year = "2008",
month = "10",
day = "10",
doi = "10.1016/j.ajhg.2008.08.019",
language = "English",
volume = "83",
pages = "445--456",
journal = "American Journal of Human Genetics",
issn = "0002-9297",
publisher = "Cell Press",
number = "4",

}

Japanese Population Structure, Based on SNP Genotypes from 7003 Individuals Compared to Other Ethnic Groups : Effects on Population-Based Association Studies. / Yamaguchi-Kabata, Yumi; Nakazono, Kazuyuki; Takahashi, Atsushi; Saito, Susumu; Hosono, Naoya; Kubo, Michiaki; Nakamura, Yusuke; Kamatani, Naoyuki.

In: American Journal of Human Genetics, Vol. 83, No. 4, 10.10.2008, p. 445-456.

Research output: Contribution to journalArticle

TY - JOUR

T1 - Japanese Population Structure, Based on SNP Genotypes from 7003 Individuals Compared to Other Ethnic Groups

T2 - Effects on Population-Based Association Studies

AU - Yamaguchi-Kabata, Yumi

AU - Nakazono, Kazuyuki

AU - Takahashi, Atsushi

AU - Saito, Susumu

AU - Hosono, Naoya

AU - Kubo, Michiaki

AU - Nakamura, Yusuke

AU - Kamatani, Naoyuki

PY - 2008/10/10

Y1 - 2008/10/10

N2 - Because population stratification can cause spurious associations in case-control studies, understanding the population structure is important. Here, we examined Japanese population structure by "Eigenanalysis," using the genotypes for 140,387 SNPs in 7003 Japanese individuals, along with 60 European, 60 African, and 90 East-Asian individuals, in the HapMap project. Most Japanese individuals fell into two main clusters, Hondo and Ryukyu; the Hondo cluster includes most of the individuals from the main islands in Japan, and the Ryukyu cluster includes most of the individuals from Okinawa. The SNPs with the greatest frequency differences between the Hondo and Ryukyu clusters were found in the HLA region in chromosome 6. The nonsynonymous SNPs with the greatest frequency differences between the Hondo and Ryukyu clusters were the Val/Ala polymorphism (rs3827760) in the EDAR gene, associated with hair thickness, and the Gly/Ala polymorphism (rs17822931) in the ABCC11 gene, associated with ear-wax type. Genetic differentiation was observed, even among different regions in Honshu Island, the largest island of Japan. Simulation studies showed that the inclusion of different proportions of individuals from different regions of Japan in case and control groups can lead to an inflated rate of false-positive results when the sample sizes are large.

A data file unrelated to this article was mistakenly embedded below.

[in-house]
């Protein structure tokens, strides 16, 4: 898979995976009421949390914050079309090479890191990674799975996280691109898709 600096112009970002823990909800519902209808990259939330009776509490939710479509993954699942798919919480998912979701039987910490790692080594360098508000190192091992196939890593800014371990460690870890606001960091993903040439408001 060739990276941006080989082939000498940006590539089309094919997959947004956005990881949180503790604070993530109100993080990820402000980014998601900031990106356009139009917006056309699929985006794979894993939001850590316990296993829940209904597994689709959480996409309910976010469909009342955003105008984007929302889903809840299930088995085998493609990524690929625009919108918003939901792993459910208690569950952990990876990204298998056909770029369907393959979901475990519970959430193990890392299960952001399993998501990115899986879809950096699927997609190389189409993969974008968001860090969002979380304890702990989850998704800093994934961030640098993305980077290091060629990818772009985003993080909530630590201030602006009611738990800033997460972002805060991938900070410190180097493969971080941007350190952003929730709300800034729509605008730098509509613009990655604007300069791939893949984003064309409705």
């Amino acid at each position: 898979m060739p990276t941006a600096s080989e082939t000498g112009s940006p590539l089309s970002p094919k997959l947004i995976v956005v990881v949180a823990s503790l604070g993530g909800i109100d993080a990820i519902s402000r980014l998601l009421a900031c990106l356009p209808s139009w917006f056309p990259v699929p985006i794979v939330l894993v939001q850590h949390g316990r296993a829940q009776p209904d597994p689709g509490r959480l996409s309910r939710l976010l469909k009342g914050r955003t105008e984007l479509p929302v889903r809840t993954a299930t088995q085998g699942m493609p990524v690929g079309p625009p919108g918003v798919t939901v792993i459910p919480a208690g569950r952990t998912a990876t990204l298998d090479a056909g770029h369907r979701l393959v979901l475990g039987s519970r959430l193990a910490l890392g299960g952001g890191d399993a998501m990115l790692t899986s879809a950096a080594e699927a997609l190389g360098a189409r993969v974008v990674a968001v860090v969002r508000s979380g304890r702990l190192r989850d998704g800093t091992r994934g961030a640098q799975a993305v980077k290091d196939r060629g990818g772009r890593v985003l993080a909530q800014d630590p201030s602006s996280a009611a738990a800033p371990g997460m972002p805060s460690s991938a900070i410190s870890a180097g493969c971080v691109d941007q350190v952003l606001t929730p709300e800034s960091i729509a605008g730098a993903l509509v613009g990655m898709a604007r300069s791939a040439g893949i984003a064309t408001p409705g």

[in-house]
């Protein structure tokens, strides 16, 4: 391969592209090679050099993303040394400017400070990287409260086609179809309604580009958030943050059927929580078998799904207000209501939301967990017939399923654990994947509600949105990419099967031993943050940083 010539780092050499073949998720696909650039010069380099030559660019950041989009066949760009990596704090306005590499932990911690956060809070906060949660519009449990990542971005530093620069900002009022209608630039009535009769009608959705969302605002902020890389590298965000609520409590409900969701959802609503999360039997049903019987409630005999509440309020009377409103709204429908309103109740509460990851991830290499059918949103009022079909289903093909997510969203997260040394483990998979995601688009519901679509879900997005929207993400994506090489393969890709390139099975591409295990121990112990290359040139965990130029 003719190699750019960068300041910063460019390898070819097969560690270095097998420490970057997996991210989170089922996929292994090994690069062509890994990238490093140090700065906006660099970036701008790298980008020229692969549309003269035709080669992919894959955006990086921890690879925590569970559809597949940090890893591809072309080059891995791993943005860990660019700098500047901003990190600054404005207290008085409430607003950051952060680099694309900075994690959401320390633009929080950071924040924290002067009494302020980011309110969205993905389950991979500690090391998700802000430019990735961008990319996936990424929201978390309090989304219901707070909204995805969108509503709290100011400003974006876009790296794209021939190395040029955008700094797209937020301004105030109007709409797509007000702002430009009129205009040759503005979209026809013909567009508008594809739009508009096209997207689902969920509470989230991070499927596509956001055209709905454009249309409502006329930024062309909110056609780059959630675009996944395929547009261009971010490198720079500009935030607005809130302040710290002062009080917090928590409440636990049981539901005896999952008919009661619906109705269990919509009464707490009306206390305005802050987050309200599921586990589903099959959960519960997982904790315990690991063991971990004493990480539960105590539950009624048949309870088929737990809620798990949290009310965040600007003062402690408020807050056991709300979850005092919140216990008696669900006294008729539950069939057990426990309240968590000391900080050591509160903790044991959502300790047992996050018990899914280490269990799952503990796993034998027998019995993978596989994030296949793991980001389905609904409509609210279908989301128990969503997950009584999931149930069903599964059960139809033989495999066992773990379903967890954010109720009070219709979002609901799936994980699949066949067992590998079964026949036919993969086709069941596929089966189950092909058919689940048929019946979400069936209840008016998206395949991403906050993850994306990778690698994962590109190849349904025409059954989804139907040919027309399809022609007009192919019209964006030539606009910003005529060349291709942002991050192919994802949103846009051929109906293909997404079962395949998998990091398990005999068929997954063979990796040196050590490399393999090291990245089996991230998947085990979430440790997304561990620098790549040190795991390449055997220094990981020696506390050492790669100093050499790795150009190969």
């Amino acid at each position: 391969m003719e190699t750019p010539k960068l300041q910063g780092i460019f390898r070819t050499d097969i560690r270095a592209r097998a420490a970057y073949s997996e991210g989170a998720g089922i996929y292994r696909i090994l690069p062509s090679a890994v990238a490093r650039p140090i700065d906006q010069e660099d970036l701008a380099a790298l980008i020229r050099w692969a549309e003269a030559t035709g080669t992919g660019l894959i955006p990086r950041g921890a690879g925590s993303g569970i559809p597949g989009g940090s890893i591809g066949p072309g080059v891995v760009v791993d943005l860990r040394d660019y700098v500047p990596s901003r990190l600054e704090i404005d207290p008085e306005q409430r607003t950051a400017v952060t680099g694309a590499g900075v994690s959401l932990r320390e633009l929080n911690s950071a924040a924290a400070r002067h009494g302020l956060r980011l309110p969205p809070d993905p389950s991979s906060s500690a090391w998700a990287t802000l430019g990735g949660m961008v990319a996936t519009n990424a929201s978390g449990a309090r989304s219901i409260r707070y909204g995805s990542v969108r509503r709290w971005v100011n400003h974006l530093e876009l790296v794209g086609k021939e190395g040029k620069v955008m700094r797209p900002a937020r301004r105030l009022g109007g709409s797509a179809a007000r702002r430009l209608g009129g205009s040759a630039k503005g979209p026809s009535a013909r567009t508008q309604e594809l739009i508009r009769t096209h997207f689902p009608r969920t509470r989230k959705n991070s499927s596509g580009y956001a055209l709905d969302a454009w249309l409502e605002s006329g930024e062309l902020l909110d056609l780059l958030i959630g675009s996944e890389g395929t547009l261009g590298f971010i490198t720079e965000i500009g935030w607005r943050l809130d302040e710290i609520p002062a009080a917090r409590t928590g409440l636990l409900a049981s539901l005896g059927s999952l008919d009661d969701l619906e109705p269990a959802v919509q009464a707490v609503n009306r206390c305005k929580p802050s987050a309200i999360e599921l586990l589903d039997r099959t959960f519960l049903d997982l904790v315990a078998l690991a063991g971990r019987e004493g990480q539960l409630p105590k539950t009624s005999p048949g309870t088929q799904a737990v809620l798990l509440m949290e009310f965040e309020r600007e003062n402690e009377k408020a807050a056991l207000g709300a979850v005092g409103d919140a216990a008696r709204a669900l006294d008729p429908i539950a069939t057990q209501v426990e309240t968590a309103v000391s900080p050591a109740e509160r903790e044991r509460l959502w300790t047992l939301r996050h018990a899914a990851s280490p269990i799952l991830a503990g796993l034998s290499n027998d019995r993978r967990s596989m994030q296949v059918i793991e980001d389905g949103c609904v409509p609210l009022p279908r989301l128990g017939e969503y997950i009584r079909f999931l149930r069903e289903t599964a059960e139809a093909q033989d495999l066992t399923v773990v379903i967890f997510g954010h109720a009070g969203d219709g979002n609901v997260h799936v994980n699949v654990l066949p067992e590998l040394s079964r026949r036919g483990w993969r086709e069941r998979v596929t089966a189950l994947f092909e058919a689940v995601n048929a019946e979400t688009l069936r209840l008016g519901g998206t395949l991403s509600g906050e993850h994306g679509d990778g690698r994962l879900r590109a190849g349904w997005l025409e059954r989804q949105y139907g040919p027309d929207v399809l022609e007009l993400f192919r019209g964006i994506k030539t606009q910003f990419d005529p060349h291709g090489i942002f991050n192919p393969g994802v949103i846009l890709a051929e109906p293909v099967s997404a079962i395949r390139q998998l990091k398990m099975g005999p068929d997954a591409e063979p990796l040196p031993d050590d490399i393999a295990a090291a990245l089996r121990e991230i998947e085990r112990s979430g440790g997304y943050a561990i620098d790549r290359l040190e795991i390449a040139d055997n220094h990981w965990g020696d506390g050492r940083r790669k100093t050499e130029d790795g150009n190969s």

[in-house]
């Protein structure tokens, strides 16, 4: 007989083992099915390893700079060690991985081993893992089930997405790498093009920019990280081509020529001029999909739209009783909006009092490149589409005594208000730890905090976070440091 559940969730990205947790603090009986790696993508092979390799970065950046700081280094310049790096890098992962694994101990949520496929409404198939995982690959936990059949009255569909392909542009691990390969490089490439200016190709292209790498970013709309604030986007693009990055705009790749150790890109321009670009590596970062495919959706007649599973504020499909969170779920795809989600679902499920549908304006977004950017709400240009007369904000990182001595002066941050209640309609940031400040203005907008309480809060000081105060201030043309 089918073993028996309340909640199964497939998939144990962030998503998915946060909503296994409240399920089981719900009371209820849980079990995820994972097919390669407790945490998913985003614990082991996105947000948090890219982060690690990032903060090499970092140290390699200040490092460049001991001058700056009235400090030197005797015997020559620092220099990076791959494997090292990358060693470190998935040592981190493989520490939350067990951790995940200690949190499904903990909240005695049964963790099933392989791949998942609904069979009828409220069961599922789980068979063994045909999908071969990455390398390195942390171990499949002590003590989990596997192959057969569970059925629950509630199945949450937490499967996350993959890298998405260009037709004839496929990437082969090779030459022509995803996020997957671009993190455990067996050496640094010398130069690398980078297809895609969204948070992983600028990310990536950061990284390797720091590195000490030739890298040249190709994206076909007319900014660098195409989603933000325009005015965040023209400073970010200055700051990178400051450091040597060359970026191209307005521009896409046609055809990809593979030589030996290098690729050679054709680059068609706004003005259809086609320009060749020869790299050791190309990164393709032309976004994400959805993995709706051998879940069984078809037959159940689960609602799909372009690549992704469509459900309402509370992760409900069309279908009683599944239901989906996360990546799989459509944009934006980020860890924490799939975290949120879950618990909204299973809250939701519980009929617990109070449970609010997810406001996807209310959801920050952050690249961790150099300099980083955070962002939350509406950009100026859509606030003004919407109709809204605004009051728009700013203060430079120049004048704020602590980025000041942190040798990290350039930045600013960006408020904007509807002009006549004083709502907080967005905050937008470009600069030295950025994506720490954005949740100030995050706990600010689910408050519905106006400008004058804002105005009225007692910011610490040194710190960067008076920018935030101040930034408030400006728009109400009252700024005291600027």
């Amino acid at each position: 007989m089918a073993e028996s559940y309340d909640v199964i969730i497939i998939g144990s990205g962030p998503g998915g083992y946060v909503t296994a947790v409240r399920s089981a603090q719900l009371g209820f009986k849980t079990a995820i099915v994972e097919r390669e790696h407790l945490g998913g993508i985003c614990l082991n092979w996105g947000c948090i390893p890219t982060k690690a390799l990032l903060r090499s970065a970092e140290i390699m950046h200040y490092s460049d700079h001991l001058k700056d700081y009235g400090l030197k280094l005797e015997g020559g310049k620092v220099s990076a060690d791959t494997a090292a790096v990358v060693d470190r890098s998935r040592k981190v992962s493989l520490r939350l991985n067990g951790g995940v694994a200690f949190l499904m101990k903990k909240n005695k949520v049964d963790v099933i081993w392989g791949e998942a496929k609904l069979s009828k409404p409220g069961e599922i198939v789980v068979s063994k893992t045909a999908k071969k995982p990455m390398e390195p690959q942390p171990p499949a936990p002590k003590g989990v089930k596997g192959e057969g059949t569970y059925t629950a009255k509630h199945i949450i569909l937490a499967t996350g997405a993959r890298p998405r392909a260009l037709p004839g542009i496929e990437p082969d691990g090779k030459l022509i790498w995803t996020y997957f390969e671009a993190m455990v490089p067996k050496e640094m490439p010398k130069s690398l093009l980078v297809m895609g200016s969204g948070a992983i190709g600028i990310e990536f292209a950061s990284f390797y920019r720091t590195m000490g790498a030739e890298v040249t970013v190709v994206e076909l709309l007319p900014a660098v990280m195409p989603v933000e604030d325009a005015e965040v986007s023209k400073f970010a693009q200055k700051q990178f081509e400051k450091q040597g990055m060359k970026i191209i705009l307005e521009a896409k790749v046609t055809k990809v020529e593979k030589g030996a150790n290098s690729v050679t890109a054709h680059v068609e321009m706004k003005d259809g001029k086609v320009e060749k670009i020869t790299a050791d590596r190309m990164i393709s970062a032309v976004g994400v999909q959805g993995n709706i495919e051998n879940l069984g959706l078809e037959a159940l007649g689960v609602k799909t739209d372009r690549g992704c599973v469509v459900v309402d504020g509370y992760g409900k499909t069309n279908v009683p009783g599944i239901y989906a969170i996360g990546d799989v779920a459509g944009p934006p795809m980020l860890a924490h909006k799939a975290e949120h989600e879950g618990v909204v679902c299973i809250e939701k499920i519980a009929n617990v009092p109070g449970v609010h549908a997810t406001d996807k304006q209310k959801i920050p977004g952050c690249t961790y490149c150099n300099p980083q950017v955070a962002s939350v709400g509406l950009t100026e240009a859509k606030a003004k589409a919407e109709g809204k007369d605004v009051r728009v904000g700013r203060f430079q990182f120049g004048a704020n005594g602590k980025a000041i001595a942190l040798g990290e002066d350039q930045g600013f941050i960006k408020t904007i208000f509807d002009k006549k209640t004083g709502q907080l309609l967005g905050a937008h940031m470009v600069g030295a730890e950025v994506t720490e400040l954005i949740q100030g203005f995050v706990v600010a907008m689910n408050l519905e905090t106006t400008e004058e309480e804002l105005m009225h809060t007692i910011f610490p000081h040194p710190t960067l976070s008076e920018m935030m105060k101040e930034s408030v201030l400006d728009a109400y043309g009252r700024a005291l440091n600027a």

AB - Because population stratification can cause spurious associations in case-control studies, understanding the population structure is important. Here, we examined Japanese population structure by "Eigenanalysis," using the genotypes for 140,387 SNPs in 7003 Japanese individuals, along with 60 European, 60 African, and 90 East-Asian individuals, in the HapMap project. Most Japanese individuals fell into two main clusters, Hondo and Ryukyu; the Hondo cluster includes most of the individuals from the main islands in Japan, and the Ryukyu cluster includes most of the individuals from Okinawa. The SNPs with the greatest frequency differences between the Hondo and Ryukyu clusters were found in the HLA region in chromosome 6. The nonsynonymous SNPs with the greatest frequency differences between the Hondo and Ryukyu clusters were the Val/Ala polymorphism (rs3827760) in the EDAR gene, associated with hair thickness, and the Gly/Ala polymorphism (rs17822931) in the ABCC11 gene, associated with ear-wax type. Genetic differentiation was observed, even among different regions in Honshu Island, the largest island of Japan. Simulation studies showed that the inclusion of different proportions of individuals from different regions of Japan in case and control groups can lead to an inflated rate of false-positive results when the sample sizes are large.

UR - http://www.scopus.com/inward/record.url?scp=53049090475&partnerID=8YFLogxK

UR - http://www.scopus.com/inward/citedby.url?scp=53049090475&partnerID=8YFLogxK

U2 - 10.1016/j.ajhg.2008.08.019

DO - 10.1016/j.ajhg.2008.08.019

M3 - Article

C2 - 18817904

AN - SCOPUS:53049090475

VL - 83

SP - 445

EP - 456

JO - American Journal of Human Genetics

JF - American Journal of Human Genetics

SN - 0002-9297

IS - 4

ER -